We maintain a positive outlook on the market. We continue to believe that improving economic conditions will drive increased consumption and higher corporate profits. We are also encouraged that the labor market has rebounded strongly following a very weak March report that now appears to have been an aberration. Our belief is that this positive trend will continue, in part due to our expectation that the energy sector will be less of a drag on employment moving forward. We have been keeping a close eye on rig counts, and while they continue to decline, the pace has moderated substantially.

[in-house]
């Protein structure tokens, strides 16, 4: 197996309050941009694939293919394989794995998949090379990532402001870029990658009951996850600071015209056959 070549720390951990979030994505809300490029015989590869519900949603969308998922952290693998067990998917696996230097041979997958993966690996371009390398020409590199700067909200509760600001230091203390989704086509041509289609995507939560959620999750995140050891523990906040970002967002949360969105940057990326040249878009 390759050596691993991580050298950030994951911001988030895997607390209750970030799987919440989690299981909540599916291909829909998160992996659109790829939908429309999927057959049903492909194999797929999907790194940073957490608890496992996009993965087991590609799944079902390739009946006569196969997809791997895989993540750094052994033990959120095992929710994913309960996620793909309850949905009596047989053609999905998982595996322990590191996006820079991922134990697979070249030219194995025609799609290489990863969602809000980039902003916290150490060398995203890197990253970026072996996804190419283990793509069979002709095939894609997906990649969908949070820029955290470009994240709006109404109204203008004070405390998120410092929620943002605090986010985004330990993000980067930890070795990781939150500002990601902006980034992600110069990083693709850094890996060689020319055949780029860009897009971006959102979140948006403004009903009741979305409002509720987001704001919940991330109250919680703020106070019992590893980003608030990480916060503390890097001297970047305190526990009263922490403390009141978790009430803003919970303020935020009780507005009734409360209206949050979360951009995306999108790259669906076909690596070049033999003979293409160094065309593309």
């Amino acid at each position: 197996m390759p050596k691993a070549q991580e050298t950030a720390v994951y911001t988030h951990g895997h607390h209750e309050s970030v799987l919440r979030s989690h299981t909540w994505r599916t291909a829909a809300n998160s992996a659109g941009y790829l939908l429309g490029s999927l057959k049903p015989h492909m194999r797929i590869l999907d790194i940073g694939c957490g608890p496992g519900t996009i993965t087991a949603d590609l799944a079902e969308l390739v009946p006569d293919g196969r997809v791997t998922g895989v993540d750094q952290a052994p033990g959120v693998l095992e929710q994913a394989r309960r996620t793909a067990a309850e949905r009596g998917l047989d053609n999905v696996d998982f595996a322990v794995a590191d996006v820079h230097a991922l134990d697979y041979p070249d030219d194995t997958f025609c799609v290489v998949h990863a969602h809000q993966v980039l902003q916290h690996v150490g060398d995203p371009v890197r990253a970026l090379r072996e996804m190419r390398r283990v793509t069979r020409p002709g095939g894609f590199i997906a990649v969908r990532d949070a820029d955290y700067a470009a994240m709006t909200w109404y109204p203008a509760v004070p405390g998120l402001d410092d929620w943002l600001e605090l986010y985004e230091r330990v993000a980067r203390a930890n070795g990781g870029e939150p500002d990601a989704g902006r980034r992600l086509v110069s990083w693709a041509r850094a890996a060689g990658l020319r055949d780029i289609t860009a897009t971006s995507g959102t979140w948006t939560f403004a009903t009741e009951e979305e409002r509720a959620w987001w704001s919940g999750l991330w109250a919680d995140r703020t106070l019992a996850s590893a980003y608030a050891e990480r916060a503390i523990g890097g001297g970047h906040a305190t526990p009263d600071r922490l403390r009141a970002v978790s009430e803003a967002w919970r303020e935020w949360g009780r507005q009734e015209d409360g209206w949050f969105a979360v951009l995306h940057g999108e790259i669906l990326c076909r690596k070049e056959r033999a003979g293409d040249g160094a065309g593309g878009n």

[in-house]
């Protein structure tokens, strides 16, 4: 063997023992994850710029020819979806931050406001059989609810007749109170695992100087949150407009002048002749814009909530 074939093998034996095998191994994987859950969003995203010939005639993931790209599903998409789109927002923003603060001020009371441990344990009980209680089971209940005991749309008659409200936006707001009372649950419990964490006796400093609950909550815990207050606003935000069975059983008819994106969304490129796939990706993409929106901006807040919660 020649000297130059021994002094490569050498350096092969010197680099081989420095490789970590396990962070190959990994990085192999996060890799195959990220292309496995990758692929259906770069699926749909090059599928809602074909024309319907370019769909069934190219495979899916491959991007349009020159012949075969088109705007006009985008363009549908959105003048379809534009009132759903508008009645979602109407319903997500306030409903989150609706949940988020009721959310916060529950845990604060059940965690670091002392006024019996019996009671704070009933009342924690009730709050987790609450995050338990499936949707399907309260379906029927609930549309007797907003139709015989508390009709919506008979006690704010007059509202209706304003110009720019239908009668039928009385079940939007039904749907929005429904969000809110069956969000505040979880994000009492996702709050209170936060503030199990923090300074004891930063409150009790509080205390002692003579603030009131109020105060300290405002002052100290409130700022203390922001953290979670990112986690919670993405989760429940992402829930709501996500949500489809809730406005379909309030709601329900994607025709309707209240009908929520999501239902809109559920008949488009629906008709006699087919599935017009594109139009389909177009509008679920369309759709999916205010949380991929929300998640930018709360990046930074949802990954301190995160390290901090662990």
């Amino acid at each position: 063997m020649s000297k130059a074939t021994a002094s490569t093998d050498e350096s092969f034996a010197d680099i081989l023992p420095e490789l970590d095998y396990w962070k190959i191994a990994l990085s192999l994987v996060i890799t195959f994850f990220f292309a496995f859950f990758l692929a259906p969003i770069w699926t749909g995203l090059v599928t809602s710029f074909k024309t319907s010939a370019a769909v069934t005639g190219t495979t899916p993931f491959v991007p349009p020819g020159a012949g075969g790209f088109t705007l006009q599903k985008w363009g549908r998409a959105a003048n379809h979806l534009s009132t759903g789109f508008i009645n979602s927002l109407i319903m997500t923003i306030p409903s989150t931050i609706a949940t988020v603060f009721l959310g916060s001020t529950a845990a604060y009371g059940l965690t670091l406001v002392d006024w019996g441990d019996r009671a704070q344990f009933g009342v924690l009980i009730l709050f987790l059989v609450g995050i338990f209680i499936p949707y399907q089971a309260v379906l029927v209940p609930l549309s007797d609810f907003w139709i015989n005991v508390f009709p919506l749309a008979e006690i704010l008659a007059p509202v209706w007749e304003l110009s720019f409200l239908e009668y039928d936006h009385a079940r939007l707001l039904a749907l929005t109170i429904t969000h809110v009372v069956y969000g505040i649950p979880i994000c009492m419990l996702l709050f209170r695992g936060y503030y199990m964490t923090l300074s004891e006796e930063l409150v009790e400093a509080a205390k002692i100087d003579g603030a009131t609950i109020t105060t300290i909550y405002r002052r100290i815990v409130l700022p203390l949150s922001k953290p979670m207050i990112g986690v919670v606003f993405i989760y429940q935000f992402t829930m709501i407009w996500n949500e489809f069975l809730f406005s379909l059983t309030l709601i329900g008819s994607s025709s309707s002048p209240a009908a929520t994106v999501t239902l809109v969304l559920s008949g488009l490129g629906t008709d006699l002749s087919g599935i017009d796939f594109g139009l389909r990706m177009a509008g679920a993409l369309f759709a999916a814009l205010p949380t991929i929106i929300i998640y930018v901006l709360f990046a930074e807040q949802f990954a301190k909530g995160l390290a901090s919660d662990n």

Those with bearish views on the market cite valuations which are above historic averages. While it is true that the market price to earnings (PE) ratio is extended, it is not to a point that has us overly concerned, particularly in light of still very low interest rates, even after the recent run-up. All else equal, PE ratios are typically elevated when interest rates are low. Other risk factors include the ongoing negotiations between Greece and its creditors. With Greece having decided to bundle its June IMF redemptions into one payment due at the end of the month, it is likely that this uncertainty will continue for at least the next few weeks. While we are closely watching this situation, our position remains that it is unlikely to have a meaningful impact on the U.S. market. Finally, many investors are understandably concerned with how stocks will fare when the Fed begins to tighten policy. As noted, we think the market can remain resilient in the face of this campaign, particularly if the Fed is true to its word and acts in a measured, data-dependent fashion.